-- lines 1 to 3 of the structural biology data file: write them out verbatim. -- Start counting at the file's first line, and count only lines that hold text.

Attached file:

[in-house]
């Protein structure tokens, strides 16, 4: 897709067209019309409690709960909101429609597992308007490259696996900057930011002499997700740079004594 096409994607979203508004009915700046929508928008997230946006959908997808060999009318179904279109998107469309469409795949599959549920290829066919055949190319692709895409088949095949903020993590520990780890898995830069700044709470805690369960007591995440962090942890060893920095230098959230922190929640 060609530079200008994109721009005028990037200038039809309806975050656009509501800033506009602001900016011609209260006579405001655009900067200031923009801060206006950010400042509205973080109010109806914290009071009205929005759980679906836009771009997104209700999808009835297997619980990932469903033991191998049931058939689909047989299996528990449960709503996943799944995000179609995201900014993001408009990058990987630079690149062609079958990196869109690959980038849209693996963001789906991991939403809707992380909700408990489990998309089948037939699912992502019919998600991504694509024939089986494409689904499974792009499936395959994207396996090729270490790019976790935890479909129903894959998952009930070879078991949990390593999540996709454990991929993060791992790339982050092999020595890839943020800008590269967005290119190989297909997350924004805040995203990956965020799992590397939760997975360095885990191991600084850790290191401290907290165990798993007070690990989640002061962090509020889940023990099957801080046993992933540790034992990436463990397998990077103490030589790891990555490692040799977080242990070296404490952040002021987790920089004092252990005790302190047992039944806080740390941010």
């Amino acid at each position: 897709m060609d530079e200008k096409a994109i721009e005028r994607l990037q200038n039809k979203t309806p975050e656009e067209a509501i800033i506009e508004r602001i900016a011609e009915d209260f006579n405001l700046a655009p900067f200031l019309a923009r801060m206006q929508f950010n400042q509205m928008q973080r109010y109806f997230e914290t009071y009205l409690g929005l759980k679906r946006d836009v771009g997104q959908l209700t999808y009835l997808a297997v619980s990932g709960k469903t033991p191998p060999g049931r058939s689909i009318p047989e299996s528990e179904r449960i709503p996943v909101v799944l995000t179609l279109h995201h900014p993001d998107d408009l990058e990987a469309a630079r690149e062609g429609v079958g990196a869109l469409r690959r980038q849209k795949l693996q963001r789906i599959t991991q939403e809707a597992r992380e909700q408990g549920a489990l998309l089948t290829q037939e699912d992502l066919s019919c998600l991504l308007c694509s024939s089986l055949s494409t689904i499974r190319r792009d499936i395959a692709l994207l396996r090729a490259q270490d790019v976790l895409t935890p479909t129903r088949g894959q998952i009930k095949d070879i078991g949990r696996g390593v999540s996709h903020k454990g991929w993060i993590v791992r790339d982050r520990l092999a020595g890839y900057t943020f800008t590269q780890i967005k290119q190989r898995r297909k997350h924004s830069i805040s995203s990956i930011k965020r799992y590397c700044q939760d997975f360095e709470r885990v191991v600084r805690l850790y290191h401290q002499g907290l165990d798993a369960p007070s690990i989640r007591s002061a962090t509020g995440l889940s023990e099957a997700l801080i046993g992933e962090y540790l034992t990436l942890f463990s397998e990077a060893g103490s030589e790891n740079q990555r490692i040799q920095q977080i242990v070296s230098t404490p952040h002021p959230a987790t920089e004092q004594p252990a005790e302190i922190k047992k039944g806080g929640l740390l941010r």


[in-house]
């Protein structure tokens, strides 16, 4: 897709067209019309409690709960909101429609597992308007490259696996900057930011002499997700740079004594 096409994607979203508004009915700046929508928008997230946006959908997808060999009318179904279109998107469309469409795949599959549920290829066919055949190319692709895409088949095949903020993590520990780890898995830069700044709470805690369960007591995440962090942890060893920095230098959230922190929640 060609530079200008994109721009005028990037200038039809309806975050656009509501800033506009602001900016011609209260006579405001655009900067200031923009801060206006950010400042509205973080109010109806914290009071009205929005759980679906836009771009997104209700999808009835297997619980990932469903033991191998049931058939689909047989299996528990449960709503996943799944995000179609995201900014993001408009990058990987630079690149062609079958990196869109690959980038849209693996963001789906991991939403809707992380909700408990489990998309089948037939699912992502019919998600991504694509024939089986494409689904499974792009499936395959994207396996090729270490790019976790935890479909129903894959998952009930070879078991949990390593999540996709454990991929993060791992790339982050092999020595890839943020800008590269967005290119190989297909997350924004805040995203990956965020799992590397939760997975360095885990191991600084850790290191401290907290165990798993007070690990989640002061962090509020889940023990099957801080046993992933540790034992990436463990397998990077103490030589790891990555490692040799977080242990070296404490952040002021987790920089004092252990005790302190047992039944806080740390941010």
């Amino acid at each position: 897709m060609d530079e200008k096409a994109i721009e005028r994607l990037q200038n039809k979203t309806p975050e656009e067209a509501i800033i506009e508004r602001i900016a011609e009915d209260f006579n405001l700046a655009p900067f200031l019309a923009r801060m206006q929508f950010n400042q509205m928008q973080r109010y109806f997230e914290t009071y009205l409690g929005l759980k679906r946006d836009v771009g997104q959908l209700t999808y009835l997808a297997v619980s990932g709960k469903t033991p191998p060999g049931r058939s689909i009318p047989e299996s528990e179904r449960i709503p996943v909101v799944l995000t179609l279109h995201h900014p993001d998107d408009l990058e990987a469309a630079r690149e062609g429609v079958g990196a869109l469409r690959r980038q849209k795949l693996q963001r789906i599959t991991q939403e809707a597992r992380e909700q408990g549920a489990l998309l089948t290829q037939e699912d992502l066919s019919c998600l991504l308007c694509s024939s089986l055949s494409t689904i499974r190319r792009d499936i395959a692709l994207l396996r090729a490259q270490d790019v976790l895409t935890p479909t129903r088949g894959q998952i009930k095949d070879i078991g949990r696996g390593v999540s996709h903020k454990g991929w993060i993590v791992r790339d982050r520990l092999a020595g890839y900057t943020f800008t590269q780890i967005k290119q190989r898995r297909k997350h924004s830069i805040s995203s990956i930011k965020r799992y590397c700044q939760d997975f360095e709470r885990v191991v600084r805690l850790y290191h401290q002499g907290l165990d798993a369960p007070s690990i989640r007591s002061a962090t509020g995440l889940s023990e099957a997700l801080i046993g992933e962090y540790l034992t990436l942890f463990s397998e990077a060893g103490s030589e790891n740079q990555r490692i040799q920095q977080i242990v070296s230098t404490p952040h002021p959230a987790t920089e004092q004594p252990a005790e302190i922190k047992k039944g806080g929640l740390l941010r």